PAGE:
Do you have to be 22 to get silicone breast implants? Does it change depending on your state?
Doctor Answers 16
Silicone for less than 22
1. IDEAL implants - these are newly released "hybrid implants" double lumen saline implants made to feel like silicone
2. I will place silicone implants in patients under 22 yrs old but first have an informed consent and have them sign a waiver that they are aware that they are being used in "off label' FDA use.
Getting BBA before College
Thank you for your question!
You have the right reasons for seeking a breast augmentation procedure, and many women who are the age of 18 seek out the procedure like yourself. As such, there should be no problem when you have a consultation with a board-certified plastic surgeon while still in high school. However, the risks you may face is that if your breasts did not stop developing yet, then they may change after getting breast implants resulting in either better or worse aesthetics. Also you should note that since you are under the age of 22, you cannot get silicone implants, unless you consent for the off-label use and may have to get saline implants. You will learn more about your options in the consultation.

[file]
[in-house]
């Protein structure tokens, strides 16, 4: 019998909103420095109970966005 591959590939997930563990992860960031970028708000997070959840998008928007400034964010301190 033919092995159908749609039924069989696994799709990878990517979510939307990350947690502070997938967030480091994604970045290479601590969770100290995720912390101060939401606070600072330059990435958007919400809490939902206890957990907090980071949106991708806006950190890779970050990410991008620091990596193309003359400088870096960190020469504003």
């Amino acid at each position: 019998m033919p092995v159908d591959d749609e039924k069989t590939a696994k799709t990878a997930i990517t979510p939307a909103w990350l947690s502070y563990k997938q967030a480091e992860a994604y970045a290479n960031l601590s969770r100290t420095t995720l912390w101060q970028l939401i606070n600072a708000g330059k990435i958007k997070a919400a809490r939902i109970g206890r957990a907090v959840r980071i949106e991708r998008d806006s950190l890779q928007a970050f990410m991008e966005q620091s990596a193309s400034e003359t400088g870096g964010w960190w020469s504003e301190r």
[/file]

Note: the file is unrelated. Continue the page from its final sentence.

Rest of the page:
That being said, I believe it would be difficult to find a surgeon, undergo the procedure, and recover within 2 months assuming you end in June, and start in September. If you find a surgeon now, and book the procedure one week after school ends, then that would be better as you don’t want to rush in finding the right surgeon.
Your recovery will depend on your pain tolerance, your healing abilities, etc. Most patients are able to return to desk-jobs within 3-7 days after surgery. It would be recommended that you visit your surgeon for frequent follow-ups in the process of recovery (i.e., at 1,2,3,6 weeks after surgery, then at 3, 6, 12 months) and the more you can come before college the better, as you will get busy. This is why it is best to find a local surgeon so that follow-ups and communication is easier.
It is also recommended not to do heavy lifting of greater than 5-10 lbs for the first 3 weeks. After 2-3 weeks, you should be able to begin your light exercise routine, such as brisk walking, cycling, aerobics and lower-body weight training. You will also have to avoid any exertion or strenuous activity that requires use of the upper body (e.g., chest, arms) for at least 6 weeks. This includes but is not limited to running, push-ups, and weight-lifting. Considering this information and how engaged you are in extra-curriculars and sports, you can determine, where 2 months would be enough time for recovery.
Please note that you should find a surgeon who you can connect with, whose advice you can trust, and in whose work you can have faith, and when you do, you don’t need to look for any other surgeons. You should also look for a local board-certified plastic surgeon as it is easier to follow-up with them to make sure you are healing well without complications.
These are the steps you need to take to choose the right surgeon.